Theresa May’s 1bn deal with the Democratic Unionist Party to back her minority government has been branded “a bung” and “shabby” by opposing parties.
The Northern Irish party’s 10 MPs will support the Conservatives in key Commons votes in areas such as the Queen’s Speech, Budget and Brexit.
Labour warned it would undermine trust in the UK government over Northern Ireland.
But the Conservatives said they had a duty to form a government.
The Conservatives and the DUP have said the deal makes the restoration of the power-sharing executive in Northern Ireland – which collapsed amid a bitter row between the DUP and Sinn Fein about a botched green energy scheme – more likely.
- May’s deal with the DUP
- Where does this leave power-sharing talks?
- Where will the money go?
- Who are the DUP?
Negotiations lasted 18 days after the general election on 8 June resulted in a hung parliament.
The support of the DUP, added to the Tories’ 317 MPs, means Mrs May passes the 326 figure needed for an overall Commons majority under a “confidence and supply” arrangement planned to last until 2022.
After talks with DUP leader Arlene Foster at Number 10, the prime minister said the two parties “share many values” and the agreement was “a very good one”.
Mrs May said it would would “enable us to work together in the interests of the whole United Kingdom, give us the certainty we require as we embark on our departure from the European Union, and help us build a stronger and fairer society at home”.
Mrs Foster said she was “delighted” with a package that includes 1bn of new funding, plus more flexibility on almost 500m of previously announced funds, on infrastructure, health and education in Northern Ireland.
The agreement has prompted calls for more money for Wales and Scotland.
Welsh First Minister Carwyn Jones called the deal a “straight bung” and said it “kills the idea of fair funding”.
The Scottish National Party’s leader at Westminster, Ian Blackford, said Scotland should get “its fair share”.
“For years the Tories have been cutting budgets and services, but suddenly they have found a magic money tree to help them stay in power,” he said.
Labour said the deal was “shabby and reckless” and would undermine the trust in the impartiality of the UK government which was vital to the implementation of the Good Friday Agreement.
Shadow foreign secretary Emily Thornberry said: “For the government to be putting such an agreement in jeopardy just to prop up this dismal prime minister is nothing short of a disgrace.”
Sinn Fein said the DUP were effectively supporting continued austerity and cuts, as well as “a blank cheque for a Tory Brexit which threatens the Good Friday Agreement”.
However, First Secretary of State Damian Green said only the Conservatives had “the ability and legitimacy to lead the government our country needs”.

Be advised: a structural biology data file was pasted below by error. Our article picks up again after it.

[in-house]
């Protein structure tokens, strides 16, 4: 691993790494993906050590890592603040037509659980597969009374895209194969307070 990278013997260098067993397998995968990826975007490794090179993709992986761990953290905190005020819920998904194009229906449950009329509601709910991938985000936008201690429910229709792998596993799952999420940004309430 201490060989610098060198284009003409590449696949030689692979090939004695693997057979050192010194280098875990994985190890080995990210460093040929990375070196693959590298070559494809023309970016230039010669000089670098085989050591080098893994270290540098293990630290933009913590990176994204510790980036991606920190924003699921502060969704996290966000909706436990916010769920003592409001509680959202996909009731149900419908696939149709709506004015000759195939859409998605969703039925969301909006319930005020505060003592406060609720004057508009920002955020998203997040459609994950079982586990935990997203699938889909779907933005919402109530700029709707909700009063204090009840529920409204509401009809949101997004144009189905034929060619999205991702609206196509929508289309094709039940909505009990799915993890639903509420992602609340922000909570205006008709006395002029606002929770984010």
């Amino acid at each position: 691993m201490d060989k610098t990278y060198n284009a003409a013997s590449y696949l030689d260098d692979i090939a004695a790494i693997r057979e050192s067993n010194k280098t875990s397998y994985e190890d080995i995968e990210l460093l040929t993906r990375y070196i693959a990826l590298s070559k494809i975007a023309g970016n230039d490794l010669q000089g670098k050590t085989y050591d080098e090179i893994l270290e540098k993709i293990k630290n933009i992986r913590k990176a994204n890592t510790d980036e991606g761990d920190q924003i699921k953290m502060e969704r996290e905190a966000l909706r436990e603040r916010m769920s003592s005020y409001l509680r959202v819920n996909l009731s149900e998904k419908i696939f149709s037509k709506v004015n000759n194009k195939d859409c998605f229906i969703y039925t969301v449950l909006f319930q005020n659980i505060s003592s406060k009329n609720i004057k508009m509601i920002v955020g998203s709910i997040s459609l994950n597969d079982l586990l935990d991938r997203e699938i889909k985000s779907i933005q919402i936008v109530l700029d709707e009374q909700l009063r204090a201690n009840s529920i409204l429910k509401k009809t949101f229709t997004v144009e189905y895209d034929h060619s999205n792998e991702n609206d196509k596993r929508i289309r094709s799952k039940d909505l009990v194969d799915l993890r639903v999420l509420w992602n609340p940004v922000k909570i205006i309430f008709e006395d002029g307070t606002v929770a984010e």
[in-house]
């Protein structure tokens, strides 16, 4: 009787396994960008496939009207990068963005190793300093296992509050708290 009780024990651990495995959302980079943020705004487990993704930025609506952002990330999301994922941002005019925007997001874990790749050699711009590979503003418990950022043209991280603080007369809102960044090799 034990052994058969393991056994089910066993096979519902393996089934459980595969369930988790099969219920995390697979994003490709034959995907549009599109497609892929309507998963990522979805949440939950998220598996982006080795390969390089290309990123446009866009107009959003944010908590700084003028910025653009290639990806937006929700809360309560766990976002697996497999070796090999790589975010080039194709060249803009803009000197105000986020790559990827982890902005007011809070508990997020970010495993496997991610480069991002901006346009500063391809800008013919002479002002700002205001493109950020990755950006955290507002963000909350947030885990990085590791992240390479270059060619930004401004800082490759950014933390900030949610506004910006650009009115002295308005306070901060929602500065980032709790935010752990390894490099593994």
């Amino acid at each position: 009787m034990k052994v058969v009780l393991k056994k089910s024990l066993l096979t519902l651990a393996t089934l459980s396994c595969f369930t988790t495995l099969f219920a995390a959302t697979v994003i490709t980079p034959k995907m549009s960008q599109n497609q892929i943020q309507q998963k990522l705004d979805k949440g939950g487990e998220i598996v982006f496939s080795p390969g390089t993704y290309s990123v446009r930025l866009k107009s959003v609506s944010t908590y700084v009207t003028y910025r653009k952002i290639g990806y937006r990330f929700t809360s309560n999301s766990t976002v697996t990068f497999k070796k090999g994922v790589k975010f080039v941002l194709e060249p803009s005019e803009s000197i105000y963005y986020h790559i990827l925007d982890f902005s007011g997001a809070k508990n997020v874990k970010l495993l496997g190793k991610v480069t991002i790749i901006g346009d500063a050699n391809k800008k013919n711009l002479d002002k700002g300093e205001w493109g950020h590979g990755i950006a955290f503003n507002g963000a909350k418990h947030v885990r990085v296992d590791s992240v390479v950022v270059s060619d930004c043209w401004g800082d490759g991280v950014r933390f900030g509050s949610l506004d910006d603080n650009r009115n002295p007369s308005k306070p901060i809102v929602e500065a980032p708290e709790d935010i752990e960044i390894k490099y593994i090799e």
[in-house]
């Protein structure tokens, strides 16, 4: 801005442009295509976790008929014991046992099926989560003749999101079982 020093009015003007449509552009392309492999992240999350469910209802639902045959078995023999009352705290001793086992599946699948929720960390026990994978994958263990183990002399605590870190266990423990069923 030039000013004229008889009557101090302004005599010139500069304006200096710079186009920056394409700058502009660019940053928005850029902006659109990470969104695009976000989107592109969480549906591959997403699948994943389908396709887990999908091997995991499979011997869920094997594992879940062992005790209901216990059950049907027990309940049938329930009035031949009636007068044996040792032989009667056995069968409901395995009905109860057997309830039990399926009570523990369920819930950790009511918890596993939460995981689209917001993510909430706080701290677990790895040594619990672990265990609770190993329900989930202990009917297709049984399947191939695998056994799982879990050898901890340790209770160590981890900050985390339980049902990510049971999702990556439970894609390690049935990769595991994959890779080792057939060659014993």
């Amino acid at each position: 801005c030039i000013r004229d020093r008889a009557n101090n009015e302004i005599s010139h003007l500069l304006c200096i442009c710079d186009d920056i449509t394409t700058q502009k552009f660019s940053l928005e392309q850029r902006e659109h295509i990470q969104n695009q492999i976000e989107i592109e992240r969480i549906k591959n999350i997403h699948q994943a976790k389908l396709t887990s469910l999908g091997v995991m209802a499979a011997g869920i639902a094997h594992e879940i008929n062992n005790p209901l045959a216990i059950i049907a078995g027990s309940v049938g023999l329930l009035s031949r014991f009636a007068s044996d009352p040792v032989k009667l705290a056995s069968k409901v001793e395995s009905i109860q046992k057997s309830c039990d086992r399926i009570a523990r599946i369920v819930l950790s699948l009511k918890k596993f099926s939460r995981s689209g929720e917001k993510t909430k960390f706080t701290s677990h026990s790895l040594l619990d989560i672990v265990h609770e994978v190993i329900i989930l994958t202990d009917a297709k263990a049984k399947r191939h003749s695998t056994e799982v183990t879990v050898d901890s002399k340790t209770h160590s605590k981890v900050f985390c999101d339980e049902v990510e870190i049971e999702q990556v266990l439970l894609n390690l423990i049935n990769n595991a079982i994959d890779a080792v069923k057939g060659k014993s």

“As the party with the most seats at the general election, the Conservative Party had a duty to form a government,” he added.
“It is right that we talked to other parties to seek to ensure that the government can provide the competence the country needs at this crucial time.”
‘Willing to move’
Mr Green said the agreement should help to break the deadlock at Stormont which has meant there has been no power-sharing executive since elections in March.
The DUP has said that if there is not a devolved government, Westminster would still administer the financial package for Northern Ireland.
Sinn Fein president Gerry Adams said any extra money for Northern Ireland was a good thing, and the restoration of power-sharing was the only way to ensure it was fairly distributed.
“We may be able to say well done Arlene, when we have the executive in place,” he said.
The DUP and Sinn Fein have been holding talks at Stormont in attempts to restore power-sharing, with negotiators working into the night on Monday.
The leaders of all the main political parties in Northern Ireland are expected to be involved in round-table discussions on Tuesday.
A sitting of the assembly has been scheduled for Thursday at noon which could involve the election of a first minister and deputy first minister – but only in the event of a deal.
Irish foreign minister Simon Coveney has warned that the parties must be close to an agreement by Tuesday night, and both the DUP and Sinn Fein would have to be “willing to move towards each other’s position”.
Northern Ireland has been without a power-sharing executive since March, and without a first and deputy first minister since January.
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